Aroma Wheel *
A useful tool developed by the University of California at Davis that helps wine tasters identify aromas in wine. Get one!
It’s tempting to think that Dr. Ann C. Noble invented the Aroma Wheel. In fact, she did develop the wheel that’s now standard for coaxing aroma identities out of the wine and from your memory, but the wheel concept is a well established teaching tool for sensory evaluation. You’ll find flavour, aroma and ‘structure’ wheels for all kinds of food products, from olive oil to maple syrup. There is even a pinotage wheel!
The idea behind the sensory wheel is simple. When evaluating a food or beverage, you’re goal is to identify the characteristics inherent in the product. In wine, you look for recognizable aromas, both good and bad. Take faults, for an obvious example. You stick your nose into a glass of much anticipated wine and the first thing that hits you is a vague sherry-like smell. OMG – as the kids say these days – what is that? A quick trip to a wine wheel shows the word ‘Sherry’ on the outside circle, and the inside circle says ‘Oxydized’. So, this wine is oxydized. Thanks aromas wheel. (In this case we’ve worked from the outside toward the middle. Normally you start at the innermost wheel and work your way toward the outside.)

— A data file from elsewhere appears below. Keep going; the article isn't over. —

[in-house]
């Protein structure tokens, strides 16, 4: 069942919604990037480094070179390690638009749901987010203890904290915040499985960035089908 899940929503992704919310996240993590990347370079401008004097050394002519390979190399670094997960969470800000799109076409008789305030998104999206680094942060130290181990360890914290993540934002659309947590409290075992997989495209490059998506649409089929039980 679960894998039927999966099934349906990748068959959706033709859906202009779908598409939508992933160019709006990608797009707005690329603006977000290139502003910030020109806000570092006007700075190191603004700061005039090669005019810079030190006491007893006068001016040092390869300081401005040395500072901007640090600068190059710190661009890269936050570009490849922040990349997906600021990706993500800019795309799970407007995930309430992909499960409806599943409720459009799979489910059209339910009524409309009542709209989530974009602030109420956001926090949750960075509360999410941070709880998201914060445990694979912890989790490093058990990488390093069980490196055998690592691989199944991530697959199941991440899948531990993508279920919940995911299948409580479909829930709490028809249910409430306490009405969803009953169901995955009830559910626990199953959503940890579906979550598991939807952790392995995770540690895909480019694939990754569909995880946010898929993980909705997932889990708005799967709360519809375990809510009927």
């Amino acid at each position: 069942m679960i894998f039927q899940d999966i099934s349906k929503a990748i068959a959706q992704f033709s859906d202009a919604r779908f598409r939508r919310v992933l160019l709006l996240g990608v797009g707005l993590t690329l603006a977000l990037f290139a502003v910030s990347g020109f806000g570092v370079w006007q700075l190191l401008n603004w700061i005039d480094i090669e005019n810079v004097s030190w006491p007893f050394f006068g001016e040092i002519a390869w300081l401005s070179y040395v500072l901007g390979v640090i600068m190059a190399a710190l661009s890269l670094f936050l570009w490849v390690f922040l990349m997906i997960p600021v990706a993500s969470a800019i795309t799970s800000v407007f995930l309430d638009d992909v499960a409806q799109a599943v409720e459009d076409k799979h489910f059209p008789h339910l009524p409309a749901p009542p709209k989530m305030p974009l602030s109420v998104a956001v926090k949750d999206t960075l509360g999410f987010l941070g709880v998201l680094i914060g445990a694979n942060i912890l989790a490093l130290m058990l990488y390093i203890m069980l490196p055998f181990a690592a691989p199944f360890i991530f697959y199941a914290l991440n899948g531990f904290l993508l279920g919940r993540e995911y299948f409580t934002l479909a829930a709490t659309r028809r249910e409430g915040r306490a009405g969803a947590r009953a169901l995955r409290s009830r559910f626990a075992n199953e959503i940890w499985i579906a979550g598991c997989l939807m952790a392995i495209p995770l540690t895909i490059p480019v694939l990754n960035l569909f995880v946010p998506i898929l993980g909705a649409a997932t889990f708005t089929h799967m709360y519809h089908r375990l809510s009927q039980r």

It gets a bit trickier when you have a quality wine that shows a lot of complexity on the nose. A riot of aromas can be hard to sort out. Aroma wheel to the rescue. Is that an herbal aroma? Could be, but which one? The wheel gives you Herbaceous/Vegetal as a starting option, followed by Fresh, Canned or Dried. Follow the path to the outer ring and you find Cut Grass, which is much desired in sauvignon blanc but not wanted at all in cabernet.
The key to the aroma wheel, or any other such tool, is to use it to develop your skills. Then, when you are reliably pulling aromas out of wine and confidently naming names, you can leave the wheel behind.
* There lots of wheels to choose from, but my own “Wine Style Trios Wheel” is the only one that can guide you toward wines you’re more likely to enjoy. Check it out at http://www.frugal-wine.com/bookstore/styltrios.htm